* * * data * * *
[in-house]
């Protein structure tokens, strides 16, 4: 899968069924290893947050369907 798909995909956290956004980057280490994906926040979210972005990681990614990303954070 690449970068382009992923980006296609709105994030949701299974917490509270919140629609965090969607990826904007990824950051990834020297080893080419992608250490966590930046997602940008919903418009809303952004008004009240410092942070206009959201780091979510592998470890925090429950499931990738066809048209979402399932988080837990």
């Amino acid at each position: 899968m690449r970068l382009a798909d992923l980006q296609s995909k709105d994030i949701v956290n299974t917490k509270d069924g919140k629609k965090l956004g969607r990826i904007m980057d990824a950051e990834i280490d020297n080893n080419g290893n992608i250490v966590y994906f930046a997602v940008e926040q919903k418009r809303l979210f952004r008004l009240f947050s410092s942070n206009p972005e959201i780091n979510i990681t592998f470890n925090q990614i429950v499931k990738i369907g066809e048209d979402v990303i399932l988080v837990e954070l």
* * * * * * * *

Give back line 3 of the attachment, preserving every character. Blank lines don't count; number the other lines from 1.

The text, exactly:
């Amino acid at each position: 899968m690449r970068l382009a798909d992923l980006q296609s995909k709105d994030i949701v956290n299974t917490k509270d069924g919140k629609k965090l956004g969607r990826i904007m980057d990824a950051e990834i280490d020297n080893n080419g290893n992608i250490v966590y994906f930046a997602v940008e926040q919903k418009r809303l979210f952004r008004l009240f947050s410092s942070n206009p972005e959201i780091n979510i990681t592998f470890n925090q990614i429950v499931k990738i369907g066809e048209d979402v990303i399932l988080v837990e954070l």